Cathy Smallwood on ouch… courseofmirrors on ouch… Cathy Smallwood on ouch… courseofmirrors on ouch… Cathy Smallwood on ouch…
The image of the erased canvas and Mandy Len Catron’s thoughts on falling out of love made me think of how act of letting go of a relationship is also “… an active creation of absence.” Replacing what was there with something else: a blank. a nothingness. Perhaps that’s why wide open empty spaces in nature appeal to me. Stark. Bare. Calm. The loss is transformed into a clearing.
I think I was ten or eleven when my cousin Eric broke up with his long-term girlfriend Dana. I loved Dana. She was willowy thin with poofy permed hair and a thick Tennessee accent. When we visited, she talked to my sister and me like we were her friends, though I must’ve been, at most, half her age at the time.
I remember standing in my parents’ bathroom while my mom was doing her makeup one morning, trying to understand why Eric and Dana were splitting up. “Sometimes,” my mom said, “people just fall out of love.”
I was familiar with the fickle politics of elementary school romance (when Colby dumped me because I wouldn’t kiss him behind the lockers, I’d ripped his school photo into tiny pieces and deposited them into a friend’s open palm to give back to him) but I’d never imagined an adult could love someone…
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Excellent advice, including the comments.
You can’t revise what you haven’t written…
A reminder to get the ideas out of my head and ‘written down’ even if they aren’t perfect!
The book is going to start where I first started it, in 2006. Nine years ago. I’ve looked at the first chapter so many times I have it memorized. It’s etched in stone. So even though there are sentences that don’t work, and I haven’t quite captured the feelings or mood I want, I’ve been mystified about how to change it/them.
Today my free first page critique arrived from Becca Puglisi at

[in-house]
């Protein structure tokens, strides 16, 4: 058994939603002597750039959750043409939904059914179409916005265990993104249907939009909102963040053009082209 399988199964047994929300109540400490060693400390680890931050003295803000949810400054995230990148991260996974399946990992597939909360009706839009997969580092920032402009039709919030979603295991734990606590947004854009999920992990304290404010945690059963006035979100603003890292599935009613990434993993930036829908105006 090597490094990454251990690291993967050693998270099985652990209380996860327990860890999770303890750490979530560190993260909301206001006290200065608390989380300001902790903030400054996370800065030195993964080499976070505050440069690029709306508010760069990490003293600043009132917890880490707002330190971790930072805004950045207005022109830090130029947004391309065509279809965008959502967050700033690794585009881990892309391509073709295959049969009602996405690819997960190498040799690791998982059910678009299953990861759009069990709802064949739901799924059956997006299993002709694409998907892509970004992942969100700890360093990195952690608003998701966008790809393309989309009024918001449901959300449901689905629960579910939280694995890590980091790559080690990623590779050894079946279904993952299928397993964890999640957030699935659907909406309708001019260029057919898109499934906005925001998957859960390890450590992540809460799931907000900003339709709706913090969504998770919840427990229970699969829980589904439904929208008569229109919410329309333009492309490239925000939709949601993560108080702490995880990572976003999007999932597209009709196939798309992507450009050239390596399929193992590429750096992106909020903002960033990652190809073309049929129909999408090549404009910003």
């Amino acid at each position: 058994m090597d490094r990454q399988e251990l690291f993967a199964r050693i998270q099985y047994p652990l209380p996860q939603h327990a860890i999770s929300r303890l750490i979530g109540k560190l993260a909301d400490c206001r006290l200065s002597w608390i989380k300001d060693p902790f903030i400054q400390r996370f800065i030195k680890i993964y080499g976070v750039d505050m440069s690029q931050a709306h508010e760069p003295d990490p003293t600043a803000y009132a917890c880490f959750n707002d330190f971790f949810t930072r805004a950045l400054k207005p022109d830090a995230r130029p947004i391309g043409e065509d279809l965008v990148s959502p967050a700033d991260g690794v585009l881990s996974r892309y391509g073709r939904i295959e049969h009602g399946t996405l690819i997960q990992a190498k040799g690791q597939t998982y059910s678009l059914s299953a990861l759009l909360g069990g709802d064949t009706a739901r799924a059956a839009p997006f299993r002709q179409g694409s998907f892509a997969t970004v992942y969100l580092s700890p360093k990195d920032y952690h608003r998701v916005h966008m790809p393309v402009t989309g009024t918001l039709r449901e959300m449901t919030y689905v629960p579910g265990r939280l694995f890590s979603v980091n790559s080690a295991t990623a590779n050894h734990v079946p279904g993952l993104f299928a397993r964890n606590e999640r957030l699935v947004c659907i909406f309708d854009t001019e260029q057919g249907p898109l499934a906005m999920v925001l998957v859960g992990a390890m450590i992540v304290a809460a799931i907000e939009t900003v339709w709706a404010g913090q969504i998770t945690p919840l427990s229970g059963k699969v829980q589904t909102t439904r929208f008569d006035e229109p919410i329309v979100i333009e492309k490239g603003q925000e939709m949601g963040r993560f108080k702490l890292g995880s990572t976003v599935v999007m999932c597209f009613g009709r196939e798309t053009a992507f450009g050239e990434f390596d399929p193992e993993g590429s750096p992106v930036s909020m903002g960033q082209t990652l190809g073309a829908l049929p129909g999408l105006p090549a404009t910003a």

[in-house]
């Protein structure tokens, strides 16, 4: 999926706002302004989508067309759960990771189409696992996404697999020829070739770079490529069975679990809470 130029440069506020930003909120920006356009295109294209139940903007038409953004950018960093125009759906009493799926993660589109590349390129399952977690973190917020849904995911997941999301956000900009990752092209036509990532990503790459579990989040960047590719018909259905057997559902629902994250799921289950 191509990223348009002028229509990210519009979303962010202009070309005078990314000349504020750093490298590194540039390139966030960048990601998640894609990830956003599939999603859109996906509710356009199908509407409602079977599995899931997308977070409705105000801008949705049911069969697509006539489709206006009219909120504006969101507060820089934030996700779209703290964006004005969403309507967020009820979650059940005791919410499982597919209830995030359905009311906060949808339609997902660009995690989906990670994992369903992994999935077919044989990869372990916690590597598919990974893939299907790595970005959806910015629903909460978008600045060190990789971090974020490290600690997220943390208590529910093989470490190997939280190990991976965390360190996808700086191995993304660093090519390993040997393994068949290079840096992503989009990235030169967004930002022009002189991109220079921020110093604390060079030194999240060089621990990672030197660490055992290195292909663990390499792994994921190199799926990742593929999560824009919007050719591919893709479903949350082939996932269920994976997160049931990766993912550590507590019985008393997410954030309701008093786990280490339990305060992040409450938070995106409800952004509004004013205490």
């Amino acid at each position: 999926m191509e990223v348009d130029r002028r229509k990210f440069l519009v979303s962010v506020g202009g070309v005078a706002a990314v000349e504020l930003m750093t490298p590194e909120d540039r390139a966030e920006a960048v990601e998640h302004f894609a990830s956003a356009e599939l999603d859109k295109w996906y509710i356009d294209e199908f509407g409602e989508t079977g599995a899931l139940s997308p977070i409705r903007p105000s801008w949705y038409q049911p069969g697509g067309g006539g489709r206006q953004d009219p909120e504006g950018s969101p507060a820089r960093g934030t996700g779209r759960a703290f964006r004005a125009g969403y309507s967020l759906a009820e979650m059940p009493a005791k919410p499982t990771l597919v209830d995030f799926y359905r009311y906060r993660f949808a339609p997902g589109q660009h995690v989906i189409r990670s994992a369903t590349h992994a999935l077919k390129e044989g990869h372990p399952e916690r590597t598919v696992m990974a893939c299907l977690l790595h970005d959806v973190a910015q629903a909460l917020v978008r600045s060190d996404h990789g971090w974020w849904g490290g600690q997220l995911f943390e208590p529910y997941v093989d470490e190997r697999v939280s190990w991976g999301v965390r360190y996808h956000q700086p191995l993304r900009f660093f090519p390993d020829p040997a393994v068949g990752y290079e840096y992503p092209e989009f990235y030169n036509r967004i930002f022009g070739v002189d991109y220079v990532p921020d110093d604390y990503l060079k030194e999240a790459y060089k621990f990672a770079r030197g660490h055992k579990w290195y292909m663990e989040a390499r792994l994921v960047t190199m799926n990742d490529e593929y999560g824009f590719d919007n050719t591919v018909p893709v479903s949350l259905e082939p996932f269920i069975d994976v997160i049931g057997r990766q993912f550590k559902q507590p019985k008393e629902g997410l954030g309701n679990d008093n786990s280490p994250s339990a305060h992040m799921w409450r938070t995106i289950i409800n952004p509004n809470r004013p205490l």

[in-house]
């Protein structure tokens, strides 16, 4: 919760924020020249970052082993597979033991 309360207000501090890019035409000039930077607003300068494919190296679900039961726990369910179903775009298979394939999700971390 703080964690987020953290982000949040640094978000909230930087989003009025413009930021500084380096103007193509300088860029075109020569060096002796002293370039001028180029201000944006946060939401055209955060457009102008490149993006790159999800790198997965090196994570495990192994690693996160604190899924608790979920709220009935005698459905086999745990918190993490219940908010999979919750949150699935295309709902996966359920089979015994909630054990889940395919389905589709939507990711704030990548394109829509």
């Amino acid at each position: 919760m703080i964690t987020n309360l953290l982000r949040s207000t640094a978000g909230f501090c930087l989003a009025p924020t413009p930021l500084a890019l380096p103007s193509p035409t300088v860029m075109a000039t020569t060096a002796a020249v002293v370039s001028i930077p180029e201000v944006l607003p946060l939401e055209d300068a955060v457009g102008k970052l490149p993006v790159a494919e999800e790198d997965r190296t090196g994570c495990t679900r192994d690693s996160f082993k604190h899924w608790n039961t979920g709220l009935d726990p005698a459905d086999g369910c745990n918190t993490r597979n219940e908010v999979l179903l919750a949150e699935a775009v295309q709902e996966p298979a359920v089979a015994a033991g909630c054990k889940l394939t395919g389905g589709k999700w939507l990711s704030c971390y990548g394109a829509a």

I’ve never entered any kind of on-line contest, much less won one, so I was thrilled to be chosen for the July edition of Critiques 4 U.
This blog is an excellent source of ideas, inspiration, and writing advice. They (Becca Puglisi and Angela Ackerman) have also published three very useful reference books:
The Emotion Thesaurus: A Writer’s Guide to Character Expression
The Positive Trait Thesaurus: A Writer’s Guide to Character Attributes
The Negative Trait Thesaurus: A Writer’s Guide to Character Flaws
These can be found at http://writershelpingwriters.net/bookstore/
But before I do any more work on refining the characters, I will have to kill a few darlings on the first page.
Thank you Becca, for giving me the courage to wield the delete key!
I have been struggling with this question since I wrote the ending to my novel in May 2010. I now have the answer, thanks to an excellent post by K.M. Weiland:
All the other possibilities I considered it turns out are actually the” inciting event,” the key event,” the “first plot point,” and something she so aptly calls “throat clearing.” I labeled it “Prologue.” All 54 pages… Turns out it’s back story, and may have to stay in my head.
No more excuses to procrastinate about editing in earnest. Thank you KM!
And which comes first?
I’ve been struggling with this question for several weeks now while editing my work in progress. Which book of writing advice should I be following?
Outlining Your Novel
Structuring Your Novel?
While I suspect this question might be yet another way of procrastinating actually working on the editing process, a did find an excellent answer to the question here:
“Proper story structure is never a choice. If we hope to write stories of worth and popularity, we should always seek to begin with structure. After that, we each have to identify and create the processes that will help us maximize both our creativity and productivity. And for most of us, the outline will be our greatest tool in building strong stories with spot-on structure.”
So the answer is outline comes first – if you’re going to have one.
I’m now on draft 15, so I can make outlines a plenty…. now what? How do I decide which scenes to keep?
Time to revisit the Mission Statement. Tomorrow’s procrastination exercise 😉
My WIP is told from alternating points of view, two male, and one female. Sometimes I wonder how believable my males are. Okay it seems, according to the “Gender Guesser.”
Based on research done in 2003, this program analyzes your writing, and using an algorithm determines whether it was written by a male or a female. I plugged in several samples, and while some were given a weak score, the male POV sections were all identified as written by a male author. Likewise for the female sections. Yay me!
If you want to try the program, here’s the link:
The idea for the search came from Chapter three in Writing Characters Who’ll Keep Readers Captivated: Nail Your Novel by Roz Morris.